At half-time came the substitutes, eight for Chester and a similar number for FC United, and the difference was immediately apparent. This was a more cohesive-looking Chester team (although still somewhat short of what we might expect to be their first choice at the start of the team), and they pressed forward in search of an equaliser, getting closer and closer as time went along, although the bad temper of the two teams was still the defining characteristic of what was occurring on the pitch, with Cheste’s Michael Wilde and the FC United captain Kyle Jacobs being forcibly substituted by the referee after their altercation. The home side did, eventually get what they deserved, although it came from a most unexpected source. Sixteen year-old Joe Ormrod had been on the pitch for less than fifteen minutes when, with nine minutes left to play, he lashed the ball into the top corner from twenty yards out. Four minutes later, Chester snatched the lead when Liam Brownhill rolled to ball to Alex Brown, who scored from close range. Even with this lead, there was time for a little late drama when Carlos Roca broke through and rounded the Chester goalkeeper Danby, but he pushed the ball a little wide with his run and could only hit the side-netting with his shot.
It is, of course, difficult to draw too many assumptions from a match played in these circumstances. We can say for certain, though, that supporters of both clubs can look forward to more niggle when the two sides meet again at The Deva Stadium in the league on the twenty-fourth of August. It will be, of course, down to the supporters of the two clubs to ensure that any such aggression is limited to the confines of the pitch. On this bright sunny afternoon in August, though, both sets of supporters have much to look forward to over the next nine months. The positive atmosphere of Friday’s Supporters Direct conference kicked off an excellent weekend, and this match completed it perfectly. Our most sincere thanks go to everybody at Chester FC for being such accommodating hosts.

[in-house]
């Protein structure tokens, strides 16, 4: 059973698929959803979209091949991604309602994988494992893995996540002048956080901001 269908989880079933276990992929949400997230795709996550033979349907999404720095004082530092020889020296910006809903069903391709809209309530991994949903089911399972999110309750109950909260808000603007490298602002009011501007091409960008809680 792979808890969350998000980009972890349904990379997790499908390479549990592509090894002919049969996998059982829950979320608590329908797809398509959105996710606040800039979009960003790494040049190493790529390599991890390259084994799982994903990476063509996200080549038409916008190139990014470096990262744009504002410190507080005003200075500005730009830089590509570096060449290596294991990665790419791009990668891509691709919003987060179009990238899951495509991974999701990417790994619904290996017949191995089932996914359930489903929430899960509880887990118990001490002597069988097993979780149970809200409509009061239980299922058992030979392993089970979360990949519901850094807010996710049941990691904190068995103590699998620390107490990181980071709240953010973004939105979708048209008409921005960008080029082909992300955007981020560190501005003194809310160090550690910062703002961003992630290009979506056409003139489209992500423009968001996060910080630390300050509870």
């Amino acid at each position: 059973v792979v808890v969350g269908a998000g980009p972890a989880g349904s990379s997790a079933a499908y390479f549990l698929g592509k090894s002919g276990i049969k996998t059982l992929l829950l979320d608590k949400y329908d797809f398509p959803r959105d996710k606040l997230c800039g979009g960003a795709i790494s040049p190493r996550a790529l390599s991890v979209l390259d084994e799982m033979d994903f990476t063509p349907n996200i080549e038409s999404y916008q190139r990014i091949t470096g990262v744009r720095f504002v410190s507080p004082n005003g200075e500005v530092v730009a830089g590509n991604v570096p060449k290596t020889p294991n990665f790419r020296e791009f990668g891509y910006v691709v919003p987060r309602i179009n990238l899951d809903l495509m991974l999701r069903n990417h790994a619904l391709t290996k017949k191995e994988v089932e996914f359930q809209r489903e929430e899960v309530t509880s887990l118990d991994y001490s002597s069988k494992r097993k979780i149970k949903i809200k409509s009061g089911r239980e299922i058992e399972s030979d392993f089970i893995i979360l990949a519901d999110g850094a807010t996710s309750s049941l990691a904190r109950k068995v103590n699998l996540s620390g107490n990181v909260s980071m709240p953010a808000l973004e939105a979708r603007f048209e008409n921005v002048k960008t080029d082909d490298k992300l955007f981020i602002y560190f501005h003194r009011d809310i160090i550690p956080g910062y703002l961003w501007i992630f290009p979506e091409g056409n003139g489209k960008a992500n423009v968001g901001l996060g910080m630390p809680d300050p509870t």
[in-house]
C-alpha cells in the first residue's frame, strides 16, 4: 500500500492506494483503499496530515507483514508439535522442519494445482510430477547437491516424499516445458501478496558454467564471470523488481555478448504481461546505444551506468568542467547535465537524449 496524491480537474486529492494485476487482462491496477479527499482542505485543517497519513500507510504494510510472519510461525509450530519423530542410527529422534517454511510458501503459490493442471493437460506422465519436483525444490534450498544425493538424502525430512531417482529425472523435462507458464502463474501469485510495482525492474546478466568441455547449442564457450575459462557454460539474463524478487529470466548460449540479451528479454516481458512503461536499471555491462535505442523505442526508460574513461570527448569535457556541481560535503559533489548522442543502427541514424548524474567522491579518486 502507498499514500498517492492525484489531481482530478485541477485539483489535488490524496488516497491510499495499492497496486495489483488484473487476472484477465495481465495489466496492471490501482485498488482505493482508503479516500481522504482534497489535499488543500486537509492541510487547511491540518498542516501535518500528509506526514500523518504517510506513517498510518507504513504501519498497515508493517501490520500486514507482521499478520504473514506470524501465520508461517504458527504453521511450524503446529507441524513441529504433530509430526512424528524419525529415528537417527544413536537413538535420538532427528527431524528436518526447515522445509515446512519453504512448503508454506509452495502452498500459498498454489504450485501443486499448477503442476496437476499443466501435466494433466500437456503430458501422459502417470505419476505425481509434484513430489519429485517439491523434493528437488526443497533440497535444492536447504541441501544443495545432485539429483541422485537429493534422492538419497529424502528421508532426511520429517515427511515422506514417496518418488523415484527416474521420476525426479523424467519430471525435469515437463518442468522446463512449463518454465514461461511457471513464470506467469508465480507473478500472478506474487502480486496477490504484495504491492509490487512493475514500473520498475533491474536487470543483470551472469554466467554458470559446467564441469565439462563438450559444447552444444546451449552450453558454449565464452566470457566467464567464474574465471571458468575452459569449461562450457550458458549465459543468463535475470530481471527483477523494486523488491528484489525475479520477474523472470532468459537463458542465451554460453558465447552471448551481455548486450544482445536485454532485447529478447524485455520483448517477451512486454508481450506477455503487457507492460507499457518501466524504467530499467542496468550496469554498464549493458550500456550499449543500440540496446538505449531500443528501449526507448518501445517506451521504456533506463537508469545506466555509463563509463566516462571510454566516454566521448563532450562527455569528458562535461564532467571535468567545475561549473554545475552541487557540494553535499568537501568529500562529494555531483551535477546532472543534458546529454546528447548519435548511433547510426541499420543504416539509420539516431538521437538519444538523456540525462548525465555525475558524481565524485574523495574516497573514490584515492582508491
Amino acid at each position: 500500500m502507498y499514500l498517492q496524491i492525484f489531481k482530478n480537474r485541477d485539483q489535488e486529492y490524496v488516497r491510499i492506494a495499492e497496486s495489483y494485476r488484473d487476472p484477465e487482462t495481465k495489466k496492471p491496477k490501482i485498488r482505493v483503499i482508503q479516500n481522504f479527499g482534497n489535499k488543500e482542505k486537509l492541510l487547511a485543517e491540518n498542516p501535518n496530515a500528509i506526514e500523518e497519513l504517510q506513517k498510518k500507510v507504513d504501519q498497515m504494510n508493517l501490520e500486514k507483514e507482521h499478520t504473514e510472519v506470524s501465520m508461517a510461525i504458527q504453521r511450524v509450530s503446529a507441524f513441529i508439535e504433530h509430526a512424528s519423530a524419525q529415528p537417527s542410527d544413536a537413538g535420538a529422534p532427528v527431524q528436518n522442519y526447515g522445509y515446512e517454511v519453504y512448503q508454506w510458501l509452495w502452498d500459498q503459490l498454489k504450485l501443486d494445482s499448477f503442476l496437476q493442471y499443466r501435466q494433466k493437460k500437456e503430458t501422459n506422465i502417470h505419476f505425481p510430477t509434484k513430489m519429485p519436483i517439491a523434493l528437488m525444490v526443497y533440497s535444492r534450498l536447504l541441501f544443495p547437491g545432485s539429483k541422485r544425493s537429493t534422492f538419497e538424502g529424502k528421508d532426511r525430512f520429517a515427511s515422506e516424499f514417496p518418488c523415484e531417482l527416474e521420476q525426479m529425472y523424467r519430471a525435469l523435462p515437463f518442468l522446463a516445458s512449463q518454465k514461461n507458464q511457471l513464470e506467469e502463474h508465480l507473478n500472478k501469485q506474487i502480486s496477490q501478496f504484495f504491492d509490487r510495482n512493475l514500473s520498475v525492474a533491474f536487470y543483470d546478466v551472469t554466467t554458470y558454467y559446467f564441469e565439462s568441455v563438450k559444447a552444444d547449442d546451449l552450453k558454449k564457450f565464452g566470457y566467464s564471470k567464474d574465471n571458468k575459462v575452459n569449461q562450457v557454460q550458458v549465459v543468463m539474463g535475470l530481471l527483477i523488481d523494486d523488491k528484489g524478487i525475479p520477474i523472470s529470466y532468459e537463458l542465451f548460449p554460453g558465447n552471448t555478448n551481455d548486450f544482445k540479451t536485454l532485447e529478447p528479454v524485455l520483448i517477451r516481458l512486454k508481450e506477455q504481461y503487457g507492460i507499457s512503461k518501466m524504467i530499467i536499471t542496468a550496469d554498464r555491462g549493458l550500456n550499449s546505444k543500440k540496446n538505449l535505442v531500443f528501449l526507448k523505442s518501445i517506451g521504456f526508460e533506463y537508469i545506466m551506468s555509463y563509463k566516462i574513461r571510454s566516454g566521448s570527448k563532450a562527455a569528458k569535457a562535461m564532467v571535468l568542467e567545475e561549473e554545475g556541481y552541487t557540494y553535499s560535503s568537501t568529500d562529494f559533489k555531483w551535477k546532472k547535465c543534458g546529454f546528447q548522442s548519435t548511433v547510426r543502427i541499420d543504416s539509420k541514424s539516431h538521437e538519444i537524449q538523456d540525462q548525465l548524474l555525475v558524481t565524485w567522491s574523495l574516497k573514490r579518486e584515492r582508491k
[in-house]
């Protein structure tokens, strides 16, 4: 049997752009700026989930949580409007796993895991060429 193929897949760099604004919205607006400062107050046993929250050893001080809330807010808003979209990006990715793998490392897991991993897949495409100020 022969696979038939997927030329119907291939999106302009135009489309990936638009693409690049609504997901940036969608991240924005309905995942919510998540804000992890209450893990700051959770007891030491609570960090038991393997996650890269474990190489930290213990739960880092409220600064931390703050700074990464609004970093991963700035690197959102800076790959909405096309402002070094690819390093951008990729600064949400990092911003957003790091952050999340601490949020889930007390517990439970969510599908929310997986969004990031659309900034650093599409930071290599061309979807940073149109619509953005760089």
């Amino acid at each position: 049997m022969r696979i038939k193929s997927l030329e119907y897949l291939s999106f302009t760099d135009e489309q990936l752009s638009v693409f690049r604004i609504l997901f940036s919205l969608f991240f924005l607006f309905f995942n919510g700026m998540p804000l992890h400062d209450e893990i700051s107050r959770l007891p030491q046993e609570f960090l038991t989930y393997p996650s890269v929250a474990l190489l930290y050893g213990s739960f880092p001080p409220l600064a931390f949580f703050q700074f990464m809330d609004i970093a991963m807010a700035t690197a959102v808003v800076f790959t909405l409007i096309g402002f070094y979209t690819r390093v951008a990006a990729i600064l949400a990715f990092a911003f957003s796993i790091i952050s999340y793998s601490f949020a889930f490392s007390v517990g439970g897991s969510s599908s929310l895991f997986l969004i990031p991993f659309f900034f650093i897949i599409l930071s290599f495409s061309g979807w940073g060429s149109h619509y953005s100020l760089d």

There is a small selection of badly-taken photographs here.
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Ian began writing Twohundredpercent in May 2006. He lives in Brighton. He has also written for, amongst others, Pitch Invasion, FC Business Magazine, The Score, When Saturday Comes, Stand Against Modern Football and The Football Supporter. Ian was the first winner of the Socrates Award For Not Being Dead Yet at the 2010 NOPA awards for football bloggers.
Superb report that placed the emphasis correctly on the good deeds of two supporter controlled clubs and the role played by Supporters Direct.The match report was equally as good and reflected the competative element well.
Look forward to reading more of your thought provoking articles during the season.Keep giving us 200%.
[…] Match Of The Week: Chester 2-1 FC United Of Manchester Two Hundred Percent […]
How blatant does a handball have to be to be given? Ref 6′ away, player moves hand up & pushes ball away with hand in penalty area? Play on!! Also why were there more FC fans there than Chester FC? Doesn’t bode well for their finances. Why also when the match ended & there was still the presentation & applause fotr both teams for the excellent game, did 90% of the Chester fans leave? How can you support & appreciate yoyur team if you’re not there to do so? (League mentality/ fans have much to learn. You stay till they’re in dressing rooms.)